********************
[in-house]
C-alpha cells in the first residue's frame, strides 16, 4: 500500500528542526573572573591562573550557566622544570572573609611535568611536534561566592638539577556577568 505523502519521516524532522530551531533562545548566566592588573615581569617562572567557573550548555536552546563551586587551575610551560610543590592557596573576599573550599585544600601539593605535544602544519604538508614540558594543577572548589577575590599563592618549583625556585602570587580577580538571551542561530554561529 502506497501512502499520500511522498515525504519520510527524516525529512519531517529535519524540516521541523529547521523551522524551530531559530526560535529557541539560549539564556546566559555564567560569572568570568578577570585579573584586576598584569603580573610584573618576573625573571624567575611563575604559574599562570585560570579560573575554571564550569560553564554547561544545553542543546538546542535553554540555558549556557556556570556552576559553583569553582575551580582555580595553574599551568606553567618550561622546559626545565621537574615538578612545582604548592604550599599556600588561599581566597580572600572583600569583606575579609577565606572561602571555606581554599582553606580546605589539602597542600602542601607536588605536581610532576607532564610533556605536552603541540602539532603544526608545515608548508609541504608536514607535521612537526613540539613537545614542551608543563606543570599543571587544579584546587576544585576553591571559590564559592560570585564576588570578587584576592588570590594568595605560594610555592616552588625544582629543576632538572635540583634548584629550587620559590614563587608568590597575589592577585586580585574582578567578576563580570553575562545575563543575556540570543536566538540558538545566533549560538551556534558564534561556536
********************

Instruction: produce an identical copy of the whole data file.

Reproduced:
[in-house]
C-alpha cells in the first residue's frame, strides 16, 4: 500500500528542526573572573591562573550557566622544570572573609611535568611536534561566592638539577556577568 505523502519521516524532522530551531533562545548566566592588573615581569617562572567557573550548555536552546563551586587551575610551560610543590592557596573576599573550599585544600601539593605535544602544519604538508614540558594543577572548589577575590599563592618549583625556585602570587580577580538571551542561530554561529 502506497501512502499520500511522498515525504519520510527524516525529512519531517529535519524540516521541523529547521523551522524551530531559530526560535529557541539560549539564556546566559555564567560569572568570568578577570585579573584586576598584569603580573610584573618576573625573571624567575611563575604559574599562570585560570579560573575554571564550569560553564554547561544545553542543546538546542535553554540555558549556557556556570556552576559553583569553582575551580582555580595553574599551568606553567618550561622546559626545565621537574615538578612545582604548592604550599599556600588561599581566597580572600572583600569583606575579609577565606572561602571555606581554599582553606580546605589539602597542600602542601607536588605536581610532576607532564610533556605536552603541540602539532603544526608545515608548508609541504608536514607535521612537526613540539613537545614542551608543563606543570599543571587544579584546587576544585576553591571559590564559592560570585564576588570578587584576592588570590594568595605560594610555592616552588625544582629543576632538572635540583634548584629550587620559590614563587608568590597575589592577585586580585574582578567578576563580570553575562545575563543575556540570543536566538540558538545566533549560538551556534558564534561556536